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Tamron SP 70-200MM F/2.8 DI VC USD Telephoto Zoom Lens for Nikon (FX) Cameras
|Price:||$1,499.00 & FREE Shipping|
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- The most compact lens in its class
- Minimum focus distance: 51.2 in (1.3m); Maximum magnification ratio: 1: 8 (at f=200mm: MFD 51.2), Focal Length 70-200 mm
- Fast F/2.8 aperture throughout the zoom range, Moisture-resistant construction helps prevent moisture from penetrating the lens
- New VC anti-shake mechanism with 4-stop advantage.
- USD (Ultrasonic Silent Drive) for quick and quiet focusing. Internal Focusing (IF) System
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|Shipping||FREE Shipping||FREE Shipping||FREE Shipping||FREE Shipping||FREE Shipping||FREE Shipping|
|Sold By||Unique Photo, Inc.||Amazon.com||Amazon.com||Amazon.com||Fumfie||RitzCamera|
|Compatible Camera Mount||Nikon F||Nikon F (FX)||Nikon F||Nikon F (DX)||—||Nikon F (FX)|
|Focus Type||Ultrasonic||auto-focus||Micromotor||Ring-type ultrasonic||auto-focus||Ring-type ultrasonic|
|Item Dimensions||3.39 x 7.76 x 3.39 in||3.46 x 7.5 x 3.46 in||3.54 x 7.64 x 3.54 in||2.76 x 2.09 x 2.76 in||3.39 x 3.39 x 7.76 in||3.39 x 7.76 x 3.39 in|
|Item Weight||3.24 lbs||3.28 lbs||2.93 lbs||7.05 ounces||3.24 lbs||3.2 lbs|
|Lens Type||Telephoto||telephoto-zoom||Zoom lens||standard-prime||Telephoto zoom lens||Zoom lens|
|Maximum Focal Length||200 millimeters||200||200 millimeters||35 millimeters||200 millimeters||200 millimeters|
|Minimum Focal Length||70 millimeters||70||70 millimeters||35 millimeters||70 millimeters||70 millimeters|
|Photo Filter Thread Size||77 millimeters||77 millimeters||77 millimeters||52 millimeters||77 millimeters||77 millimeters|
The apex of telephoto lenses in a compact package, "SP 70-200mm F/2.8 DI VC USD with VC (Vibration Compensation) image stabilization delivers leading-edge image quality in a body that is the smallest in its class. Equipped with Tamron's proprietary USD (Ultrasonic Silent Drive) motor, this lens boasts a speedy autofocus so you can capture that one decisive moment. One special XLD (Extra Low Dispersion) glass in concert with four LD (Low Dispersion) elements minimize chromatic aberrations. This combined with a new optical design that delivers high contrast and high resolution throughout the zoom range achieves leading-edge image quality. Tamron's advanced multi-layer coating technology dramatically improves lens performance by reducing flare and ghosting for crisper, clearer images. The rounded diaphragm affords the photographer spectacular blur effects, delivering the kind of rich expression only achievable with a high-speed telephoto zoom lens. The most compact full-size, high-speed telephoto zoom lens with VC (Vibration Compensation) image stabilization and USD (Ultrasonic Silent Drive) in its class delivers superior mobility, enabling photographers to capture the previously unattainable. Features USD (Ultrasonic Silent Drive) to power a speedy AF drive together with a continuous manual focus mechanism. The VC (Vibration Compensation) image stabilization mechanism reduces camera shake to deliver sharp images. Moisture-resistant construction helps prevent moisture from penetrating the lens. Specifications Model: A009 Focal length: 70-200mm; Maximum aperture: F/2.8; Angle of view (diagonal): 34°21′- 12°21′ (with full-size SLR cameras); 22°33′- 7°59′ (with APS-C sized sensor digital SLR cameras); Lens construction: 23 elements in 17 groups; Minimum focus distance: 51.2 in (1.3m); Maximum magnification ratio: 1: 8 (at f=200mm: MFD 51.2") ; Filter size: Ø77mm; Length : 7.4 in (188.3mm); Entire length : 7.7 in (196.7mm).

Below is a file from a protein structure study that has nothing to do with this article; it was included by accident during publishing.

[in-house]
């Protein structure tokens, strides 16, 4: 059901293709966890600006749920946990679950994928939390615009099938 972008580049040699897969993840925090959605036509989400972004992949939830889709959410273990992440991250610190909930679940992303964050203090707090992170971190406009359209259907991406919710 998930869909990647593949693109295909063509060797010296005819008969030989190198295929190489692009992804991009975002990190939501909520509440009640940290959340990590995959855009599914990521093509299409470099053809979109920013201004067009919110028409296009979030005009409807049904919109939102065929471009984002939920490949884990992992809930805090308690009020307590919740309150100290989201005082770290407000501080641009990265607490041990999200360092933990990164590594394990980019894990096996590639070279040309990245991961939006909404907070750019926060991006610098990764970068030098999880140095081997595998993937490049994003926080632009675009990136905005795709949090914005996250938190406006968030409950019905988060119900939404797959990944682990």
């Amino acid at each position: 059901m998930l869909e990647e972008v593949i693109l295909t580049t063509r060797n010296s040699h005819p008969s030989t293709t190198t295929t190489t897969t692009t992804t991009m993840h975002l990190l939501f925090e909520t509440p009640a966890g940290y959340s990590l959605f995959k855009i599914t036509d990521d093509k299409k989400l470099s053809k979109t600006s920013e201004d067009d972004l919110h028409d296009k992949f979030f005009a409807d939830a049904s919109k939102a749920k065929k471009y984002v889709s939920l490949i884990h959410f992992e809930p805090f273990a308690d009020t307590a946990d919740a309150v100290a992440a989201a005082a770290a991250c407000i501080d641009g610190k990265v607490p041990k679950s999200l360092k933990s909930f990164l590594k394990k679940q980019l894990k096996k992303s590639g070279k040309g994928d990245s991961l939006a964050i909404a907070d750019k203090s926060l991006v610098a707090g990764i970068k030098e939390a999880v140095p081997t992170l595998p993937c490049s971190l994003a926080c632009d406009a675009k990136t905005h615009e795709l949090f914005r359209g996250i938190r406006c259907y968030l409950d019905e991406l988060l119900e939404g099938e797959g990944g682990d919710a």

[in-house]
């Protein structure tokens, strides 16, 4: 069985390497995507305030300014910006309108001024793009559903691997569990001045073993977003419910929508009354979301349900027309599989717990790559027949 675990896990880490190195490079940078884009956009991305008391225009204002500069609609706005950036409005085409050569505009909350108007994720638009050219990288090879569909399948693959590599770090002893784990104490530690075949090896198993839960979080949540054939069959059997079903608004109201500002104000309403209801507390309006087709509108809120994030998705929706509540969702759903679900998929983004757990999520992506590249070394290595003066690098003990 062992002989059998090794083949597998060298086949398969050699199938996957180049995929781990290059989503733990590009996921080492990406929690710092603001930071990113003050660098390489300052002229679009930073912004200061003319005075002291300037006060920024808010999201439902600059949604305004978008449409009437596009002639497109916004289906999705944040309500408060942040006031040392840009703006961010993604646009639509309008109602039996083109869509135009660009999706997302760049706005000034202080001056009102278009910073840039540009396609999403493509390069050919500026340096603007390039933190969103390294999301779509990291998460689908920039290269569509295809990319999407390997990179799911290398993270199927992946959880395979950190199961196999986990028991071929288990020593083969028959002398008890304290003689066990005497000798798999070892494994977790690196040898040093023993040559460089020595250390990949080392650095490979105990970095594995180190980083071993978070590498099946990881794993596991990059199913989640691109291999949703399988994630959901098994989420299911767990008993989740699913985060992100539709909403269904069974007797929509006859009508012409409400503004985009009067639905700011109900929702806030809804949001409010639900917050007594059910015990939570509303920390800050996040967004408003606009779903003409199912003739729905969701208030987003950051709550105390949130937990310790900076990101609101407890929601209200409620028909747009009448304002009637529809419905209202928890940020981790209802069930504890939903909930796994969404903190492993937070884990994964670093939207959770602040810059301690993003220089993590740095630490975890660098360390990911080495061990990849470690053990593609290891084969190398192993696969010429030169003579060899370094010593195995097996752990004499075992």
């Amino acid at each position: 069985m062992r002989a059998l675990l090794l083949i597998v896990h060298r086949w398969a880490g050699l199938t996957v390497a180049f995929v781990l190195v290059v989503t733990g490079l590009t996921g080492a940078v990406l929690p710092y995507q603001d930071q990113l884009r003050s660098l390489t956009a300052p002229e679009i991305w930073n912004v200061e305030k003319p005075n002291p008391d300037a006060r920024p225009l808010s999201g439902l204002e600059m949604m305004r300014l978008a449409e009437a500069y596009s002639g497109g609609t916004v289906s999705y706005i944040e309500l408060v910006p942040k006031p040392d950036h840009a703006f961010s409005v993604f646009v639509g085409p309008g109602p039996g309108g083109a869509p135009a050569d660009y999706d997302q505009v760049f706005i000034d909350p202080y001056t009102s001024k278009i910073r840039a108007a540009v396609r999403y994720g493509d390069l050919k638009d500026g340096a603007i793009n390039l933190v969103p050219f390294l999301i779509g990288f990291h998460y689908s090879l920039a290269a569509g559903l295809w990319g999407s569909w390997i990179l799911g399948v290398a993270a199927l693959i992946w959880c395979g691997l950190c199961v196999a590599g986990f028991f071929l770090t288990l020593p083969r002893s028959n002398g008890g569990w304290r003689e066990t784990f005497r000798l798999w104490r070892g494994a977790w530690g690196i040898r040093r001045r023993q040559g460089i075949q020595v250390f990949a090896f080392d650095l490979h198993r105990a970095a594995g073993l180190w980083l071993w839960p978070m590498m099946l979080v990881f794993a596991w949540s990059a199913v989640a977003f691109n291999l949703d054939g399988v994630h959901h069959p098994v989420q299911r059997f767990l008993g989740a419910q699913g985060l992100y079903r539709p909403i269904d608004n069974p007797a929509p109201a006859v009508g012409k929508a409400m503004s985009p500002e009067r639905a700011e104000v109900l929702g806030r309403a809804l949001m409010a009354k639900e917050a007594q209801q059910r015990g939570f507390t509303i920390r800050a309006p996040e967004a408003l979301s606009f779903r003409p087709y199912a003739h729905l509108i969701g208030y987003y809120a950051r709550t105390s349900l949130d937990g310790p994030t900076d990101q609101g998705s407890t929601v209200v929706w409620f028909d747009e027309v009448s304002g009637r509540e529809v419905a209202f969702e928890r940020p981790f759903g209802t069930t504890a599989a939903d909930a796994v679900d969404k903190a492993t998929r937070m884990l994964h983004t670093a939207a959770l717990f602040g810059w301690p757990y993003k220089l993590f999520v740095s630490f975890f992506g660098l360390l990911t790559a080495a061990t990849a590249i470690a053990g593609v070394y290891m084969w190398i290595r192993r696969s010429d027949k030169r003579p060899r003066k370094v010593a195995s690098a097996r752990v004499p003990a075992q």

Top customer reviews
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Got it home and shot some low-light images on a tripod with VC OFF at F/2.8, ISO 100 at 200mm (effective 300mm) on my D7100 (DX). Exactly the quality I expected - stunning for those conditions.
The next day, I shot some pre-sunrise shots - wonderful results. Noticed a bit of softness on some focused objects, but didn't have a lot of concern - they were distant and it was still rather low-light. Once the sun fully came up, I shot a number of shots at varying ranges, and varying F-stops. The images were GREAT, although I still noticed a tiny bit of softness where I didn't expect any at this point under these conditions.
My kids arrived for a "second Christmas" on Saturday, and it was sunny - so I took some shots of them walking their dogs after the trip. I've attached three samples for your review.
Still very pleased with the quality, I took the time to auto-focus fine-tune the lens on Sunday. It required a +2 at 200mm and at F 2.8 in order to get the front and back focus perfect. Now... +2 is no big deal. I've got good quality Nikon's that have required +1, -5, etc. And I've got one extraordinary Tokina that required a -11 adjustment, and another extraordinary Tokina that didn't require ANY changes. If you're not quite getting that "tack-sharp" image you expect from ANY lens of quality (like this one), get an AF Tuning chart and test your lenses. You'll be very happy you did. :)
Anyway, took some more sample shots after adjustments, and I was very pleased with the results, even in dim, cloudy conditions. I used the same distant subjects, and that "softness" I had mentioned was completely gone. :)